The barge will float through various New York locations all summer and invite visitors to come aboard its 80-foot-by-30-foot platform. Decorative plants will mingle with everything from beets to asparagus to kale and chard. Decorative plants will mingle with everything from beets to asparagus to kale and chard. Young writes that visitors will be able to pick their own free food aboard the barge, which is irrigated with water straight from the harbor. Visitors will be able to pick their own free food aboard the barge, which is irrigated with water straight from the harbor. MORE
Art, mon… The Explosion of the Spanish Flagship during the Battle of Gibraltar (ca. 1621)
Public Domain Review – Depicting what was probably the most decisive moment of the Battle of Gibraltar, this remarkable painting by Dutch artist Cornelius Claesz van Wieringen, is also an extraordinary attempt to capture the gruesome realities of an explosion. Figures are shown flung through the air from the force of the blast, some severed in two — a torso here, a pair of legs there — and the choppy seas are strewn with blood and bodies. go looky
Maritime Executive: The Norwegian Hull Club has issued a warning to seafarers about how journalists and pirates might (be using) their social media postings.
They cite the use of a Facebook post made by a crew member on board one of its members’ offshore units. The unit was in distress and being evacuated: “We are currently awaiting helicopter evacuation away from this unit – anchor chains punctured one of the legs in the heavy weather tonight. Home, sweet home!”
In another case, a master was informed by his company that one of their vessels was hijacked. On his open Facebook profile, he discussed detailed information about the hijacked crew members on board with another colleague. keep reading
In 1850 on the Vineyard, 686 males listed their occupation as “mariner” compared to 342 farmers on the census. It is possible the Vineyard had more whaling masters per capita than any other place in the world, according to the Martha’s Vineyard Museum.
During the mid-1800s the Vineyard was populated by women who took charge in a time when they weren’t often offered the reins. A young woman named Virginia Luce married a whaling captain when she was 19. Though her house was decorated with fineries brought from around the world, she spent most of her life apart from her husband.
Along with stories about individuals, the exhibit showcases the jaw bone of a juvenile sperm whale next to a collection of scrimshaw. Bottles of whale oil are lined up from crude to refined, each carefully hand labeled. “It’s misconception that whaling was just guys getting dirty and making money, this goes against that,” said assistant curator Anna Carringer. more
In the Giant’s Shadow: Whaling and Martha’s Vineyard opens on Friday, April 22 with a reception from 4 p.m. to 6 p.m. Admission is free to members; admission for non-members is $8 for adults, $7 for seniors, $5 for children 6 to 12 and free for children under the age of 6. For more information visit mvmuseum.org
The North Water —a debut novel by Ian McGuire — is an adventure tale about survival at the frozen top of the world. It opens in 1859 when a young man named Patrick Sumner signs on as ship’s doctor to a whaler named The Volunteer.
Once The Volunteer sets sail, Sumner realizes his assumption that, as ship’s doctor, he’ll enjoy plenty of downtime to read his beloved Homer is naive. As soon as the first seal pack is sighted, Sumner is shoved out on the ice with the rest of the crew to shoot and club seals and to try not to fall into the black waters that swirl around the moving ice floes.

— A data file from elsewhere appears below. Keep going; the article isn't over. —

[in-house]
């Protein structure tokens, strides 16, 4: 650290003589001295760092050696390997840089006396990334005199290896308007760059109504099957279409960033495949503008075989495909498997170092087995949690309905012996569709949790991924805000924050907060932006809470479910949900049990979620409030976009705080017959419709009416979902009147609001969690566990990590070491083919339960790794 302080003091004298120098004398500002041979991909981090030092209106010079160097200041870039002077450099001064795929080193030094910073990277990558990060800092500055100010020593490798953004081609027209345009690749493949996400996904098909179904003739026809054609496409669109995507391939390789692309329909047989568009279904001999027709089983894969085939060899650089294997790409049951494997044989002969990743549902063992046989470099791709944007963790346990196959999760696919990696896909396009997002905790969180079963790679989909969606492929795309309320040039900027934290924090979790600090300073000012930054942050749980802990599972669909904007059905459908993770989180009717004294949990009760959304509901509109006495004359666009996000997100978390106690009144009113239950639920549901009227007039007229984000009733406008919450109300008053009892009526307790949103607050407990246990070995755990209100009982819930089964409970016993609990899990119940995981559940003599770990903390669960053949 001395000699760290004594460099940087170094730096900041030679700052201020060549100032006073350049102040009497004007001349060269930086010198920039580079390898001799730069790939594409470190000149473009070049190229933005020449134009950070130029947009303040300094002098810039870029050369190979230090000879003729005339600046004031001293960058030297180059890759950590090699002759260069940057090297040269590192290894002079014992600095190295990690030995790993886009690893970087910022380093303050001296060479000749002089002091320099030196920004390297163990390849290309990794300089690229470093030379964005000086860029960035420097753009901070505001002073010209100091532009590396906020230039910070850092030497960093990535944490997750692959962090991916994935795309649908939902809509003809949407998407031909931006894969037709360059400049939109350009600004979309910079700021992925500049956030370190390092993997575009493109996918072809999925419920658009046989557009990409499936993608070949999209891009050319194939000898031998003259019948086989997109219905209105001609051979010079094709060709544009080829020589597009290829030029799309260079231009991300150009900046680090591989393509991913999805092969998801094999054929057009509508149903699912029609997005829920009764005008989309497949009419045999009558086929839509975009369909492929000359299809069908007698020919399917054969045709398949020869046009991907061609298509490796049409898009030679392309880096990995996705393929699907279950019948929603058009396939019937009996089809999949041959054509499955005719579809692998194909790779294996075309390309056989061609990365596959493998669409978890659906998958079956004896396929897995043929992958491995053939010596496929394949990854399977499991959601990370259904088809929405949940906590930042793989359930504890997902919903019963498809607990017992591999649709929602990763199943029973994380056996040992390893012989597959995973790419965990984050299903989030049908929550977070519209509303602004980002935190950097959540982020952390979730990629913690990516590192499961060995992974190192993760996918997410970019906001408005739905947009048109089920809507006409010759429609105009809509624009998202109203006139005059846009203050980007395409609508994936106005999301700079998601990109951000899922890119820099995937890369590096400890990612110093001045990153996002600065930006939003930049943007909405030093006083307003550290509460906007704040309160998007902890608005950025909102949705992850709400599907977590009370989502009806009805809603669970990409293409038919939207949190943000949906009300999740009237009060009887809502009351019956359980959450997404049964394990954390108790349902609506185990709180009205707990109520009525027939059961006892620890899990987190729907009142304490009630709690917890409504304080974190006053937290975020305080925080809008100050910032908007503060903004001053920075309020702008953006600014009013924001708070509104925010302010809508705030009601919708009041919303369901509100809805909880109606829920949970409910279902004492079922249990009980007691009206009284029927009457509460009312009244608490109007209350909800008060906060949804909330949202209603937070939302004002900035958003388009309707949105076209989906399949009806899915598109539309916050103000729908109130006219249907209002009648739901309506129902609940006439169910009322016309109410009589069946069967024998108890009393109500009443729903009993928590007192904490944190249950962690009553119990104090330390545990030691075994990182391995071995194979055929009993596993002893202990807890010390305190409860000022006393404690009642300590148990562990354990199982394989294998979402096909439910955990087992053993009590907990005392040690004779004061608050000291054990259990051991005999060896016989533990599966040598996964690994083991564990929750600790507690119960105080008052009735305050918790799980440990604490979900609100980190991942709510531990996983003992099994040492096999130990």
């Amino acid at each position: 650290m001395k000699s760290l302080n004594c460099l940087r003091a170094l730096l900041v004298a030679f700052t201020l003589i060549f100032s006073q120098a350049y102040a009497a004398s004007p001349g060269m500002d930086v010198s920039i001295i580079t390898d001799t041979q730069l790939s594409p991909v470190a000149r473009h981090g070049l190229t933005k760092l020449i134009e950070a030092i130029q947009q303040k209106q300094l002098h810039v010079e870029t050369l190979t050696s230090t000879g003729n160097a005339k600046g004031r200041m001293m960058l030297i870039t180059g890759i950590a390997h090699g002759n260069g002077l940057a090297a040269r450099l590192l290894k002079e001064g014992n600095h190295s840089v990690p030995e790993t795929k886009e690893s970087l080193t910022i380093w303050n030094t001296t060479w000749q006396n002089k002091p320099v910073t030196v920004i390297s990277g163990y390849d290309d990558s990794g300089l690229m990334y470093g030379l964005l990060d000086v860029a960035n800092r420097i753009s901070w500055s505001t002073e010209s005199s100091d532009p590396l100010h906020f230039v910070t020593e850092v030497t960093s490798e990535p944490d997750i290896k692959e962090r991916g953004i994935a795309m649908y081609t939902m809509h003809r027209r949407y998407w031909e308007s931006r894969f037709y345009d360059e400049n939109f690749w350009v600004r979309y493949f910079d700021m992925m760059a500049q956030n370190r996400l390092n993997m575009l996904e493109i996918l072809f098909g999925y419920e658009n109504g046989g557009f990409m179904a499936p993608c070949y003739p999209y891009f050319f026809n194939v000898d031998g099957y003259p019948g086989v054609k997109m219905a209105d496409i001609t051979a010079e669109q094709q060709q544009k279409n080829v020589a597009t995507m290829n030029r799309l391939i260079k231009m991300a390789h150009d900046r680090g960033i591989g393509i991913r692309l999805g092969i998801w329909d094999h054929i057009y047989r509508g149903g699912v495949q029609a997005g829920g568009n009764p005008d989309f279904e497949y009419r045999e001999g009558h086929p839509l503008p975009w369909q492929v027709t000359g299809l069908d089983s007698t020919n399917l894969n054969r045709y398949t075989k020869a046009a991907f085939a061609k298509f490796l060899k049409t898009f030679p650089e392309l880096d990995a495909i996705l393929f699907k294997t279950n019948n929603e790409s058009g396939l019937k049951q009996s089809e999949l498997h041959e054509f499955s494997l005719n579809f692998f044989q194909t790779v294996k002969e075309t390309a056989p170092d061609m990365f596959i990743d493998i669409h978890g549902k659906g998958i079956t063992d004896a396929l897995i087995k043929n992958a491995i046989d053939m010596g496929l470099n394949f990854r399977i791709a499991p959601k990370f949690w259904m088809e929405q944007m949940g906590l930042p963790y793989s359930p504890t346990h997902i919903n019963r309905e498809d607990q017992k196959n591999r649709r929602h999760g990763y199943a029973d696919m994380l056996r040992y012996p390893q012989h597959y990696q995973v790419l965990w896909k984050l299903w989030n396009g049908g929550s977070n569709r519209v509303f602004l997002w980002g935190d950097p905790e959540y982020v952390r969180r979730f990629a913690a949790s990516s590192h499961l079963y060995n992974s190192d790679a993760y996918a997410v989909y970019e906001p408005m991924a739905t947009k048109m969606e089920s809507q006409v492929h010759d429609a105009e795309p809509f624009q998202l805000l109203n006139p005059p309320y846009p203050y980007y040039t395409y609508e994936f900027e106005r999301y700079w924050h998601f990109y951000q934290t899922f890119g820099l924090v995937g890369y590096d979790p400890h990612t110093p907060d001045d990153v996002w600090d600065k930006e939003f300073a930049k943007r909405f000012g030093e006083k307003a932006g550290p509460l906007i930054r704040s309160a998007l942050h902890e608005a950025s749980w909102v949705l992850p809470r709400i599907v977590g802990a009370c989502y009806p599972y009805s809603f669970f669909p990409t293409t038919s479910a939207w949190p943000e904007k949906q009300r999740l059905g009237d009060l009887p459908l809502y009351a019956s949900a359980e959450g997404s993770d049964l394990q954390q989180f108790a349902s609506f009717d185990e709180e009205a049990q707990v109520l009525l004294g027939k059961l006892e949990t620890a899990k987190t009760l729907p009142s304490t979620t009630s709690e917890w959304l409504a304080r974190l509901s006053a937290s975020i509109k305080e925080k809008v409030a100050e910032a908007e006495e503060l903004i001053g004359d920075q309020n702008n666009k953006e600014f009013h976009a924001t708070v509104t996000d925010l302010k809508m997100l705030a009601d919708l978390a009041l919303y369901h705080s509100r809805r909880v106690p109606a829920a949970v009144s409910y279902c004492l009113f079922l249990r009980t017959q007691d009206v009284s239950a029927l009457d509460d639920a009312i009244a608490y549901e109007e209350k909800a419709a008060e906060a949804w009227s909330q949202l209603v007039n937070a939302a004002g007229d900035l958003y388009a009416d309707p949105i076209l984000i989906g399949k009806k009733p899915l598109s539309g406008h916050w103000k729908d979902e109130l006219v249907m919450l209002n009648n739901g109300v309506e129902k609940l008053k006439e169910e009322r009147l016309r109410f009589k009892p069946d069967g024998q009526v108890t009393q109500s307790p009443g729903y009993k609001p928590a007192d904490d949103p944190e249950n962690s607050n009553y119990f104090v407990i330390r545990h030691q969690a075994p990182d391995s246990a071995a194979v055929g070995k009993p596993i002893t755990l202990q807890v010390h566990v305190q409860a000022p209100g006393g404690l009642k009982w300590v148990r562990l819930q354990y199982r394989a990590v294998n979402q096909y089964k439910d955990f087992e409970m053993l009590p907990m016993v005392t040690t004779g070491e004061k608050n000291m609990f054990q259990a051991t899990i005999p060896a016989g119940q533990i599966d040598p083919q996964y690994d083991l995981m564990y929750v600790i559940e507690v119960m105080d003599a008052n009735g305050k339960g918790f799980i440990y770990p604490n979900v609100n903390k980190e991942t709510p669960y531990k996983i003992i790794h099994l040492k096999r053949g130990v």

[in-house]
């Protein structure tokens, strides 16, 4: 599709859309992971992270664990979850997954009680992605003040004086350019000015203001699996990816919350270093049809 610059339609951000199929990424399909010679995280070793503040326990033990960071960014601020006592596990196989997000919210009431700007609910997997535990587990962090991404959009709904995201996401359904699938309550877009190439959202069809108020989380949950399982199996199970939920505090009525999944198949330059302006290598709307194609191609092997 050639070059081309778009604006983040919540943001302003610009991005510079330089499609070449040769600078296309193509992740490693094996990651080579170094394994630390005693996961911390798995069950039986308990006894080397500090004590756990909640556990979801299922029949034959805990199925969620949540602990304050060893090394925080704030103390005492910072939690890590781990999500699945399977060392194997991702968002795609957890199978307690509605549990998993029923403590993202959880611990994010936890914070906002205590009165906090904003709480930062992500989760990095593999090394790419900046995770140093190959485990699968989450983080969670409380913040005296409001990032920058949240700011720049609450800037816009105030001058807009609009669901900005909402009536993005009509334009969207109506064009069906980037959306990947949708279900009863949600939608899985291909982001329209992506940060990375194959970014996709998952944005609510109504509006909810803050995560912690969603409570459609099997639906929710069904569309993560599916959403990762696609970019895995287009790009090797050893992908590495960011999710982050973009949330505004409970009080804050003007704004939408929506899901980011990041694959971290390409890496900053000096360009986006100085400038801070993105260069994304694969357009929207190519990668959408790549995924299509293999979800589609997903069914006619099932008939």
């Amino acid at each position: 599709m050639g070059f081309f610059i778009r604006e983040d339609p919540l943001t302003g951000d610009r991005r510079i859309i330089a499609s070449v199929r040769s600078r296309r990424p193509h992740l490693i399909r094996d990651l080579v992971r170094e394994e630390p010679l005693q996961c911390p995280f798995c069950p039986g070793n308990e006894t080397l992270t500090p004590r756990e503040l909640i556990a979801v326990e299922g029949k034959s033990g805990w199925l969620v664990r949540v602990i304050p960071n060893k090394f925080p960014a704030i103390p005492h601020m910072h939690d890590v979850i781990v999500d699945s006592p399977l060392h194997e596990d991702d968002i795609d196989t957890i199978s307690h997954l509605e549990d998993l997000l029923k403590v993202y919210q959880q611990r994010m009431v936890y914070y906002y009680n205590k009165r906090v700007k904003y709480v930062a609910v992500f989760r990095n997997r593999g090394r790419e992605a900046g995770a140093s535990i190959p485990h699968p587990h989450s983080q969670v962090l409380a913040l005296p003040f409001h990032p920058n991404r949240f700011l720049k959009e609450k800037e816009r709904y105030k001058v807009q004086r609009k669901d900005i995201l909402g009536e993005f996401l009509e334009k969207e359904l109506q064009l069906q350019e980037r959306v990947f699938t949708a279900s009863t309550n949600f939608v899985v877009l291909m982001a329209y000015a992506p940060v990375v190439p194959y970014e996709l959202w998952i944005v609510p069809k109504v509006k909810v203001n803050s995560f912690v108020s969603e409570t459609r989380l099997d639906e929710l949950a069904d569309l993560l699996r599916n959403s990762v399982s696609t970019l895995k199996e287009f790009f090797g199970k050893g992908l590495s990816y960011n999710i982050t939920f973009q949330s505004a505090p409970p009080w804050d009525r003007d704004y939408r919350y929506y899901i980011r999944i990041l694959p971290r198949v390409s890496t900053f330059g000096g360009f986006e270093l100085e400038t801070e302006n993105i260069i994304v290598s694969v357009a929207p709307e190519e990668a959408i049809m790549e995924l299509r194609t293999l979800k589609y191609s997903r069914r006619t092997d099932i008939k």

Sir James Clark Ross (15 April 1800 – 3 April 1862) was a British naval officer and explorer remembered today for his exploration of the Arctic.
Ross took part in four Arctic expeditions under Sir William Parry, and in 1829 to 1833, again served under his uncle on Sir John’s second Arctic voyage. It was during this trip that they located the position of the North Magnetic Pole on 1 June 1831 on the Boothia Peninsula in the far north of Canada. more
Sandefjord the city is known for its rich Viking history and the prosperous whaling industry, which made it the richest city in Norway.
The first whaling expedition from Sandefjord to the Antarctic Ocean went forth in 1905. By the end of the 1920s, Sandefjord had a fleet of 15 factory ships and more than 90 whalers. In 1954, more than 2,800 men from the district were listed as hired crew on the whalers. From the mid-1950s onward, whaling was gradually reduced. The number of southbound expeditions rapidly decreased during the 1960s, and the 1967/68 season was the last for Sandefjord. more
Captain Compass, the nautical detective, debuted during the period 1948 – 1951. Largely a detective strip, Mark Compass is the trouble-shooter on the SS Nautilus, a passenger liner.
We learn that the Nautilus is just part of the larger Penny Steamship lines, which runs both cargo and passenger ships. In one story, Mark has to head off on the Maru, a freighter heading to a volcanic island where a group of prisoners sent to the island, have gotten free of their chains.
MarineLink.com – The U.S. Postal Service has previewed a new stamp highlighting California’s San Francisco Maritime Historical Park with a photograph of an iconic three-masted sailing ship, square-rigger Balclutha.
Balclutha, also known as Star of Alaska, Pacific Queen, or Sailing Ship Balclutha, is a steel-hulled full rigged ship that was built in 1886. She is the only square rigged ship left in the San Francisco Bay area and is representative of several different commercial ventures, including lumber, salmon, and grain. She is a U.S. National Historic Landmark and is currently preserved at the San Francisco Maritime National Historical Park in San Francisco, California. more on wikipedia
Enger Tower is an 80-foot (24 m), five-story blue stone observation tower atop Enger Hill in Duluth, Minnesota. It stands at an elevation of 531 feet (162 m) above Lake Superior, providing panoramic views of the Twin Ports. Shown here lit in purple to honor Minnesotan Prince Rogers Nelson (June 7, 1958 – April 21, 2016)
by Salvatore R. Mercogliano, Ph.D. (gCaptain) This Veteran’s Day we remember the thousands of Soldiers, Sailors, Marines, Airmen, and Coast Guardsmen who gave their lives in defense of the United States...